Cr Karen Eckermann holds the role of Vice President, Rural, for the Australian Local Government Women’s Association (ALGWA) of South Australia, and the organisation is determined to see more women elected to SA councils later this year – particularly in regional and country areas.
Cr Eckermann insists that as women make up more than 50% of the population, this should be reflected in the elected membership.
“We are not anti-men - but we would like to see more equality in the Council Chamber as women have a unique perspective to share.”
At present, Cr Airlie Keen and Cr Karen Eckermann are two female councillors in a group of nine at the Rural City of Murray Bridge and this type of percentage (22%) is pretty common around country South Australia. Coorong Council has 3 of 8, Mid Murray has 2 of 8; Karoonda 2 of 6; and Alexandrina 3 of 12. The state overall averages 31% of elected members as women; that means 69% of the decisions in South Australian councils are made by men.
“So, how can that skewed makeup be a true representation of the community? I don’t advocate quotas, but I do believe that equality of representation should be pursued by encouraging women to stand for election and to persist.” Cr Eckermann says.
There are many reasons why women aren’t elected to local government, including that they don’t nominate and run in the first place. Research shows that women are less likely than men to be encouraged by parents, children, work colleagues and friends to run, and they are more likely to underestimate their abilities and assume they need to be much more qualified than men to run for local office. Many women fear that they might not win and will be embarrassed at the attempt, and others worry they wouldn’t be able to give the role enough time, or don’t have the political networks to support them in the position.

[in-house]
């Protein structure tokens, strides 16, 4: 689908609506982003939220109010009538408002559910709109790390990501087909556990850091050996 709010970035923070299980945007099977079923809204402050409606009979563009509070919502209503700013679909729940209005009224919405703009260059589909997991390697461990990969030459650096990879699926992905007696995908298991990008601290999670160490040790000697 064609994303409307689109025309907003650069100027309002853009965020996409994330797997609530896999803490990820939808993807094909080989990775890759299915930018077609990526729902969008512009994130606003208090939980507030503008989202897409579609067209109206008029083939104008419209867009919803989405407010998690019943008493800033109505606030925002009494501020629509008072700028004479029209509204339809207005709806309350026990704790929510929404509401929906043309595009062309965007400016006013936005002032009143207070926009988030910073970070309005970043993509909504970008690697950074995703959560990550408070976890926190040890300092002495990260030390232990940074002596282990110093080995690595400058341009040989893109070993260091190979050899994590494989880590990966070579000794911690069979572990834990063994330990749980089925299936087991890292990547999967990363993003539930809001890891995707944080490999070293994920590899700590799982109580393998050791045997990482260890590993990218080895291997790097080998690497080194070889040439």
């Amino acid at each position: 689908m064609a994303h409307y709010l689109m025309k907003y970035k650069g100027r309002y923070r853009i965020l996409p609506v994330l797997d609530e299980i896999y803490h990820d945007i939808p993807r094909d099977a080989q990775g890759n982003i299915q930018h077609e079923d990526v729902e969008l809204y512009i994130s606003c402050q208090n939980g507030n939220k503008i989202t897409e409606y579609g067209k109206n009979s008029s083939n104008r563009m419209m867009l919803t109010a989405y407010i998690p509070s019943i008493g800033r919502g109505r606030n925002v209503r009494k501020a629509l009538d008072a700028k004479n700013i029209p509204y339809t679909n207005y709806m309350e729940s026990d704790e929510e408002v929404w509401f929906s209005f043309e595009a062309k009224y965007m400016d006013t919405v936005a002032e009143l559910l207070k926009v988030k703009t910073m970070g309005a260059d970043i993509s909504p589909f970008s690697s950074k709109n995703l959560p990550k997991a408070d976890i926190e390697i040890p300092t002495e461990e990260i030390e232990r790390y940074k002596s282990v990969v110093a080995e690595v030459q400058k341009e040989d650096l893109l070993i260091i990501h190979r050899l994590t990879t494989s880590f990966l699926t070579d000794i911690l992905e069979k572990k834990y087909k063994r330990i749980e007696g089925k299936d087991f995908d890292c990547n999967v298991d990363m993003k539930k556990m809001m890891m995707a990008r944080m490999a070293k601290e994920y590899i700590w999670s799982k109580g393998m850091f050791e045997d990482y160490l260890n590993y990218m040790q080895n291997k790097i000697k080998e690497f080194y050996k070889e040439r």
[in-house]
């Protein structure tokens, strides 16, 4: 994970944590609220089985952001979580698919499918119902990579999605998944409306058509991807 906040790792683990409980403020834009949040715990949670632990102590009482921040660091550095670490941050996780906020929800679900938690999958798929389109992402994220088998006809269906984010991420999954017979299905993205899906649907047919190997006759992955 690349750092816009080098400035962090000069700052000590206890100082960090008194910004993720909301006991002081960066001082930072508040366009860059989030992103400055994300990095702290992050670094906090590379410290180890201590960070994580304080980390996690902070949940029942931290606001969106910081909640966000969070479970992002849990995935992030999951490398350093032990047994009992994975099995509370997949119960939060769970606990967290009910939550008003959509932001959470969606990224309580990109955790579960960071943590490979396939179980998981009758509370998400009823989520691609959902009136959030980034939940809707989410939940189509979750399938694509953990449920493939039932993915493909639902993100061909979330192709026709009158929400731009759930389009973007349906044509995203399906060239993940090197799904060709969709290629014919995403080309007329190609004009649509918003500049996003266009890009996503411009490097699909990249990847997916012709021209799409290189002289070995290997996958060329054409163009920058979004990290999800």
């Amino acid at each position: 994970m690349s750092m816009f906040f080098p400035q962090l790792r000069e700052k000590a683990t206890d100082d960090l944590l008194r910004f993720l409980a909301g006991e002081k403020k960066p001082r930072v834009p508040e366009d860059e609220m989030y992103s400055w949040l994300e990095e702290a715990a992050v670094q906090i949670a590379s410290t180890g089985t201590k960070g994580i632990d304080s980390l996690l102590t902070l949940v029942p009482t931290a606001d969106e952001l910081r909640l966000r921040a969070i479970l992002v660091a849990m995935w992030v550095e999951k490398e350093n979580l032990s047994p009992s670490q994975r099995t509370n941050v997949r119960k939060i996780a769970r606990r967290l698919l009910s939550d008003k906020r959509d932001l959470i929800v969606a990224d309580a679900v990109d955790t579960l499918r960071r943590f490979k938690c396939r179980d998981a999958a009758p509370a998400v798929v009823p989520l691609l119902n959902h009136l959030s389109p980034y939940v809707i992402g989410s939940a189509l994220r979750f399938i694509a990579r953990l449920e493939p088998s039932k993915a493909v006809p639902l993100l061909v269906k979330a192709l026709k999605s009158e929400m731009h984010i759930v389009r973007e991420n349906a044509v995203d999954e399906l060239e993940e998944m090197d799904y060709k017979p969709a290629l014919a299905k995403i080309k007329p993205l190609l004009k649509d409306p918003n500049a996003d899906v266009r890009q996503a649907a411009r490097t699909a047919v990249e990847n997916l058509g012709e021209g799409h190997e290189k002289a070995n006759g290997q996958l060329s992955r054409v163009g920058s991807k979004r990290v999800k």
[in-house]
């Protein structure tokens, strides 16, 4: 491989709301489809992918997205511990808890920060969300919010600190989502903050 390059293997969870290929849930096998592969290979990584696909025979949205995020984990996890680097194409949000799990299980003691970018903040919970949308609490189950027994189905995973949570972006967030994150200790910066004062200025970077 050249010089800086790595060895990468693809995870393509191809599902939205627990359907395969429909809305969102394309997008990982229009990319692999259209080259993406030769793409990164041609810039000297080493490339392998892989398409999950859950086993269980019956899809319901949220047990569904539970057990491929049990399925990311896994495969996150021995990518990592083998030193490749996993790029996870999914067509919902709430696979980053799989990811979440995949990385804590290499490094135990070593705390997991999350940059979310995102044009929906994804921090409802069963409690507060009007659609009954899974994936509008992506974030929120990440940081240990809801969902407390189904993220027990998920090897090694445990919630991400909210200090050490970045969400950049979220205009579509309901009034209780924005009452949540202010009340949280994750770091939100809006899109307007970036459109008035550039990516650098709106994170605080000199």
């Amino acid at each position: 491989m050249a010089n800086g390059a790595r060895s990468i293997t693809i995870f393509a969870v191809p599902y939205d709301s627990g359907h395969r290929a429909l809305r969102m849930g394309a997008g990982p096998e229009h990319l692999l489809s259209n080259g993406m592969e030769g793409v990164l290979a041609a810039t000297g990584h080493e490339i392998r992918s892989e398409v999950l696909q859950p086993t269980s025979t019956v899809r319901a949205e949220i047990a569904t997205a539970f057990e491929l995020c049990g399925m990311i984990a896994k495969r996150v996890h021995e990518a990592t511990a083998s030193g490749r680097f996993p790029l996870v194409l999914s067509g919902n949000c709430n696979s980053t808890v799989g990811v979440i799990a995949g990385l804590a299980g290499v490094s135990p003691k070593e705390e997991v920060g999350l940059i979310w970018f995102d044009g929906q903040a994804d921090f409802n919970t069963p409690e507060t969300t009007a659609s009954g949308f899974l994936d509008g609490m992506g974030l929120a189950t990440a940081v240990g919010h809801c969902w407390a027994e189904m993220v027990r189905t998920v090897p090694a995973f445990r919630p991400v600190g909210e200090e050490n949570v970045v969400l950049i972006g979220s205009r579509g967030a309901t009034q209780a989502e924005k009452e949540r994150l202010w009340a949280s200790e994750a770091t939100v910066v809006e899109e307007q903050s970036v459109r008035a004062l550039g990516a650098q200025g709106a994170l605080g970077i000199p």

“With an election looming, I know that encouraging other women to run might mean more competition for me! That potential does sometimes stop women encouraging other women, for sure - but I think it’s worth the chance of being usurped to ensure there is serious female representation in our Chamber.”
There are some initiatives in place to encourage women to local government, including reimbursements for childcare to attend meetings. ALGWA also offers councillors mentoring support and regular networking and educational opportunities. The group ran a number of ‘Getting Elected’ information and advice sessions a few months ago which were well attended with plenty of interest shown.
However, Cr Eckermann remains concerned that women too often hesitate to step up for nomination, and that men should encourage the women in their lives to do so.
“Getting women elected should be part of everybody’s agenda – not just a women’s agenda.”
Nominatons open on 4th September 2018.